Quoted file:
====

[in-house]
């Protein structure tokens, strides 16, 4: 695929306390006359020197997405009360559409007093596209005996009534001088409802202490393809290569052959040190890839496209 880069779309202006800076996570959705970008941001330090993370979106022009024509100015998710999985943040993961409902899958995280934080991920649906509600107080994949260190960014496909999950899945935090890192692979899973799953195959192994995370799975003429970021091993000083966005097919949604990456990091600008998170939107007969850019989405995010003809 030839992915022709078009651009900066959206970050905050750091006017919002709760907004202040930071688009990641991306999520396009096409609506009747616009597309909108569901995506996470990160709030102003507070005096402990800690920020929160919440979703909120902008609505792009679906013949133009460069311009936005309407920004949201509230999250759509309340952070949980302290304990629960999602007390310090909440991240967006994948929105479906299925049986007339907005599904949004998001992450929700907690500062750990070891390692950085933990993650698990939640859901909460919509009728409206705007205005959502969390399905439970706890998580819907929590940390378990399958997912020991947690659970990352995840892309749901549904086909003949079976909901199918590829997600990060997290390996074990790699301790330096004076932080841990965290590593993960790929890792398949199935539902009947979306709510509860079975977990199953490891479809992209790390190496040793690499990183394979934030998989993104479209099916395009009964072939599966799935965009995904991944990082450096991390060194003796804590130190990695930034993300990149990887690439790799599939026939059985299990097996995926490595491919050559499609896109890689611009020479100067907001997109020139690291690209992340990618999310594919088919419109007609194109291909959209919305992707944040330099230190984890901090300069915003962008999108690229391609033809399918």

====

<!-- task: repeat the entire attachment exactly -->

[in-house]
């Protein structure tokens, strides 16, 4: 695929306390006359020197997405009360559409007093596209005996009534001088409802202490393809290569052959040190890839496209 880069779309202006800076996570959705970008941001330090993370979106022009024509100015998710999985943040993961409902899958995280934080991920649906509600107080994949260190960014496909999950899945935090890192692979899973799953195959192994995370799975003429970021091993000083966005097919949604990456990091600008998170939107007969850019989405995010003809 030839992915022709078009651009900066959206970050905050750091006017919002709760907004202040930071688009990641991306999520396009096409609506009747616009597309909108569901995506996470990160709030102003507070005096402990800690920020929160919440979703909120902008609505792009679906013949133009460069311009936005309407920004949201509230999250759509309340952070949980302290304990629960999602007390310090909440991240967006994948929105479906299925049986007339907005599904949004998001992450929700907690500062750990070891390692950085933990993650698990939640859901909460919509009728409206705007205005959502969390399905439970706890998580819907929590940390378990399958997912020991947690659970990352995840892309749901549904086909003949079976909901199918590829997600990060997290390996074990790699301790330096004076932080841990965290590593993960790929890792398949199935539902009947979306709510509860079975977990199953490891479809992209790390190496040793690499990183394979934030998989993104479209099916395009009964072939599966799935965009995904991944990082450096991390060194003796804590130190990695930034993300990149990887690439790799599939026939059985299990097996995926490595491919050559499609896109890689611009020479100067907001997109020139690291690209992340990618999310594919088919419109007609194109291909959209919305992707944040330099230190984890901090300069915003962008999108690229391609033809399918």